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Master grant that I may see

Who are the characters in the New Testament stories that are blind to Jesus?

Jesus often complained that the disciples, who had been with him on the road, eaten meals with him on an almost daily basis and sat and chatted at night, as well as hearing him preach and teach, in addition to getting special and detailed instruction from him, still continually failed to understand who he was and what his message was really saying.

So how could they be so blind?

Obviously, they had their own ideas of what a Messiah should be and Jesus did not always fit the bill.

They still wished to ask for personal favours, as we have seen in the readings over the past two Sundays. They argued over who is the greatest and who could sit in the places of honour at his right and left hands.

The blind man in the story in today’s gospel reading, Bartimaeus, recognises Jesus as the Messiah. Jesus asks what he can do for him. When he received a healing from Jesus, he faithfully followed him, without wishing for or asking for anything other than to be a disciple.

This prompts the question, where do we fit in? Do we recognise Jesus as the Messiah, our saviour? Are we faithful disciples, who
listen to what he says by reading and meditating on the scriptures, or do we have our own ideas of what God should be doing, and end up not wishing to be a disciple, but wanting Jesus to be our disciple?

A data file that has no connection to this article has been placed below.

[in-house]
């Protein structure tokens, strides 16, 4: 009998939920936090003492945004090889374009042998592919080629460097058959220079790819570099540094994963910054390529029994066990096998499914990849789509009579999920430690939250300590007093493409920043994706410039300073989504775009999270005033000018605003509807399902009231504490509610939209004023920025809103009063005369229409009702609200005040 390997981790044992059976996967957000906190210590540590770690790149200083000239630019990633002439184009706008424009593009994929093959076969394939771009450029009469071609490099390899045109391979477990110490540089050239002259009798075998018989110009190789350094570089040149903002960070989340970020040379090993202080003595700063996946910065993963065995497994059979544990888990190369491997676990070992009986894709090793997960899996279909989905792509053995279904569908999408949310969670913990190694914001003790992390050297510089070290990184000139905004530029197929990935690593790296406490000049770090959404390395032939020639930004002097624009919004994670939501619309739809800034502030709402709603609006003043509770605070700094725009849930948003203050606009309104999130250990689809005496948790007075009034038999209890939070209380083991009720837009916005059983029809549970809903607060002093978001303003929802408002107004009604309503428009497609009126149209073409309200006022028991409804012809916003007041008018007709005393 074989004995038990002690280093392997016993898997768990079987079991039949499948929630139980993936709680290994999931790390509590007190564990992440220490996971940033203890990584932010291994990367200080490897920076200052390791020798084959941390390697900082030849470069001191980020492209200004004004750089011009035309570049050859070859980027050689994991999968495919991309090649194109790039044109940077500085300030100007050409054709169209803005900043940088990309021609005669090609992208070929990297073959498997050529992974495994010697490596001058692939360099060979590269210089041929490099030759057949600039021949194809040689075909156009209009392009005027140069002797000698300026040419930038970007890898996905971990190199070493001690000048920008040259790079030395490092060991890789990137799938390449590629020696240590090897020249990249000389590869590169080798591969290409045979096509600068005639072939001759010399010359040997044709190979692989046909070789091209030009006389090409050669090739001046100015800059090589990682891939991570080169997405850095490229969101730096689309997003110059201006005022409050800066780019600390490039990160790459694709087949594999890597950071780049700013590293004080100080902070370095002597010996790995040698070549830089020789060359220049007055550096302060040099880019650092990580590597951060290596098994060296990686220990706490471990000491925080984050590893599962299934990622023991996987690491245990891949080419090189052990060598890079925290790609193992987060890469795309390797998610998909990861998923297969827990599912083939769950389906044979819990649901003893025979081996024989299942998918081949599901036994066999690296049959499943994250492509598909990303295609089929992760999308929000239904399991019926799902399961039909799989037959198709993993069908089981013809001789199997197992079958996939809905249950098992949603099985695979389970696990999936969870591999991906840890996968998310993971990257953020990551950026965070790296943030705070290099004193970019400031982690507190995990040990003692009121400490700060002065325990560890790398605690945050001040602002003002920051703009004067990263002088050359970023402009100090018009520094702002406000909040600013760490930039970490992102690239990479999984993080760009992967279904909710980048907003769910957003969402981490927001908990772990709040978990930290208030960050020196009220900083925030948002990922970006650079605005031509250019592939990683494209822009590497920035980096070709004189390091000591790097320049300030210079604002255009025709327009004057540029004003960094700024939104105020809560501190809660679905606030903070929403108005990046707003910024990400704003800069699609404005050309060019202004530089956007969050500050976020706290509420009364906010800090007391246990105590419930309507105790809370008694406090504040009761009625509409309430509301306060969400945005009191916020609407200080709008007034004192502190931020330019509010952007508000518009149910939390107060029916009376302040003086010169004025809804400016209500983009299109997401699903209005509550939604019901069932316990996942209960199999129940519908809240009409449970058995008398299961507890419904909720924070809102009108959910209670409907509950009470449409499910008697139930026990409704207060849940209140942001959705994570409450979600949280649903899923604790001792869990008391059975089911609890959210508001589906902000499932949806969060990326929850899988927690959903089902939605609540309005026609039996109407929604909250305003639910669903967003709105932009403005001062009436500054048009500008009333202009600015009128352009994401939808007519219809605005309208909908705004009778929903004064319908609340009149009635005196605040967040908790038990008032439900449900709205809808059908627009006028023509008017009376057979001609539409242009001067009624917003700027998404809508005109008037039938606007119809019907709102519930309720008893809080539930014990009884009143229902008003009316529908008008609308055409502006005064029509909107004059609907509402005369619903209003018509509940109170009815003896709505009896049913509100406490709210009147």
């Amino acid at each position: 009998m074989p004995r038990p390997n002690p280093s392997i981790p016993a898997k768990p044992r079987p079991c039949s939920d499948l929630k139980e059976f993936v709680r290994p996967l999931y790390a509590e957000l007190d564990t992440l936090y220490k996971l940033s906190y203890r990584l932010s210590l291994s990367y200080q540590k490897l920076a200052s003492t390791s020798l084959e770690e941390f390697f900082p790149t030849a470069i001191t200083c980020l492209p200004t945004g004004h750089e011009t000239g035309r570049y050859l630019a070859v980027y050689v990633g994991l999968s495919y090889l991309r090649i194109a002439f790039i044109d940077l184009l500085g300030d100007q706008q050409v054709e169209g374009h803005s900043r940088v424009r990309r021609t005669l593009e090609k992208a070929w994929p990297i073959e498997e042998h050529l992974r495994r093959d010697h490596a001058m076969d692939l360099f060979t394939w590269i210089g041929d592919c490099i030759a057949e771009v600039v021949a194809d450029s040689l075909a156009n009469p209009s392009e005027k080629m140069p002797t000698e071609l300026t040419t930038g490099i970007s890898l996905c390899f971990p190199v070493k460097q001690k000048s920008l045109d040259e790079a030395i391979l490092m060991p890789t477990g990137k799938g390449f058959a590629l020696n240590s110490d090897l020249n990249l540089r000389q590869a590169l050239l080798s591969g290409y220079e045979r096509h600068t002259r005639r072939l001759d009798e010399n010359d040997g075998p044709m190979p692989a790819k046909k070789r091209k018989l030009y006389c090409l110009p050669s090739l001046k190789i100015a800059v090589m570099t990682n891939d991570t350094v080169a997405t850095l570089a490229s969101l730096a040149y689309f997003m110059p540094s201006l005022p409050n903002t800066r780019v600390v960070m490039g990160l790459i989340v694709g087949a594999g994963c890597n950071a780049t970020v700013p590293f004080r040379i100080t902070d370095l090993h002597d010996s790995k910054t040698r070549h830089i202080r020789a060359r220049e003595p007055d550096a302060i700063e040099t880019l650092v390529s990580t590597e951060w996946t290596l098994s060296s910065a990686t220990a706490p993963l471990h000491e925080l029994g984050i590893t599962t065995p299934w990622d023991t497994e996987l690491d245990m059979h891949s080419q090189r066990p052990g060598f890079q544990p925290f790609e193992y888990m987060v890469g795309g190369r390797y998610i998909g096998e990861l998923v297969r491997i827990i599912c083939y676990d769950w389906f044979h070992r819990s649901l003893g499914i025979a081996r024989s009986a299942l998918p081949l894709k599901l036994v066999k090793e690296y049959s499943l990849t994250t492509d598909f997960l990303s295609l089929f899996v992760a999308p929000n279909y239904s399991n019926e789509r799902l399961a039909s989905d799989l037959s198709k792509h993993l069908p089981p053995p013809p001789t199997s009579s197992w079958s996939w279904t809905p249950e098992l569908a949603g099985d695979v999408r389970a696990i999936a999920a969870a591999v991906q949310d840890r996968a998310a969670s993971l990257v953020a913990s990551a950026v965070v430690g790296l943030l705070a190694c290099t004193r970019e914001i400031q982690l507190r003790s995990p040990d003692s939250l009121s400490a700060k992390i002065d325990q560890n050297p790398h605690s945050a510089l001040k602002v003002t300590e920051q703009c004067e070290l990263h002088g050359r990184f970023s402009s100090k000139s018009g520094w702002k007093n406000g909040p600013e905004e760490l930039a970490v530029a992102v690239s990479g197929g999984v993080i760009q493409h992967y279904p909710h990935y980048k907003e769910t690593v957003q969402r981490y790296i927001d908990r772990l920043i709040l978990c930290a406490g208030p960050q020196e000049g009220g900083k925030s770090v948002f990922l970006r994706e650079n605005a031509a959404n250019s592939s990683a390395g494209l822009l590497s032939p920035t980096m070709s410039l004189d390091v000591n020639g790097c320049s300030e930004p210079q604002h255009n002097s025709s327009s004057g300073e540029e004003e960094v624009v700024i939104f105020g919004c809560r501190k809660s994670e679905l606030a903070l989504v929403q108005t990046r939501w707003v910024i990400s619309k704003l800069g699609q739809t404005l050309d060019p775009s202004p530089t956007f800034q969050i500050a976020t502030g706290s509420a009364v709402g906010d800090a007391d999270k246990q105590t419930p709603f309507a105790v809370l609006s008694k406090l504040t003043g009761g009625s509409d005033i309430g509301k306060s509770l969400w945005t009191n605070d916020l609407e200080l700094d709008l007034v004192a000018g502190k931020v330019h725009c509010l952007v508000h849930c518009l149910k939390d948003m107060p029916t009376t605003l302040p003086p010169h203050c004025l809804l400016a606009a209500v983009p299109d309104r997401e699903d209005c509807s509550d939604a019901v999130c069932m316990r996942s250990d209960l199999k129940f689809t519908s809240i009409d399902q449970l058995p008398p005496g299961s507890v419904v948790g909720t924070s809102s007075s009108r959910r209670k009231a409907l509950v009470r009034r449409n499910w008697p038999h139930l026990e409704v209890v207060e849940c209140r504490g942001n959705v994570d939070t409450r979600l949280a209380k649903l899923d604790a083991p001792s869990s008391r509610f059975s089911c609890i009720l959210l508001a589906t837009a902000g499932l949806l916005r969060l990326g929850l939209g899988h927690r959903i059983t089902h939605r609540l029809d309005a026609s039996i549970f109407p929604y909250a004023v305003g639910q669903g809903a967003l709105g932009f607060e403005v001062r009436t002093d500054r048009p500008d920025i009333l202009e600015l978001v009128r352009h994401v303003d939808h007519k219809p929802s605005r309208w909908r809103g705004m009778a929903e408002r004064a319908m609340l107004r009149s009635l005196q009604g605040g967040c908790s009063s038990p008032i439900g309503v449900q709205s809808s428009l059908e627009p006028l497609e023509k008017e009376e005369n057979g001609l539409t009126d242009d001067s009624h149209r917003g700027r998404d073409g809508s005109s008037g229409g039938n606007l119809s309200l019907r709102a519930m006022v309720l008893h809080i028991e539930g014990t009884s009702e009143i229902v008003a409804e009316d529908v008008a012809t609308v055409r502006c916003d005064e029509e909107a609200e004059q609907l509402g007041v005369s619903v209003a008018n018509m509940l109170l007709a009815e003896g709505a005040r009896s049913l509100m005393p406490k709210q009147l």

Bartimaeus gave up all he had to follow Jesus. He was not afraid to call out and ask Jesus to help him. Are we willing to identify publicly as Christians, to follow Jesus by serving others, especially the poor? Lord, help me see!

Today, we could meditate on the words of the response in the psalm. “The Lord has done great things for us; we are filled with joy.” Consider the great things God has done for humanity, our country, our town, our family and ourselves.

Only in silence can the word find a home in us, as it did in Mary, the mother of God and woman of the word and, woman of silence.

Despite the many hints and explanations given by Jesus about what would happen to him and why he had to suffer death and humiliation, when the time came the disciples could not understand anything about what was going on.

Faith admits us to secrets, including the secrets of death.

Basil Cardinal Hume, from London, reflected, “Death is not the end of the road, but a gateway to a better place. It is in this place that our noblest aspirations will be realised. It is here that we will understand how our experiences of goodness, love, beauty and joy are realities, which exist perfectly in God. It is in heaven that we shall rest in him and our hearts will be restless until they rest in God” (The Meaning of the Cross).

Diocese of Sandhurst Bulletin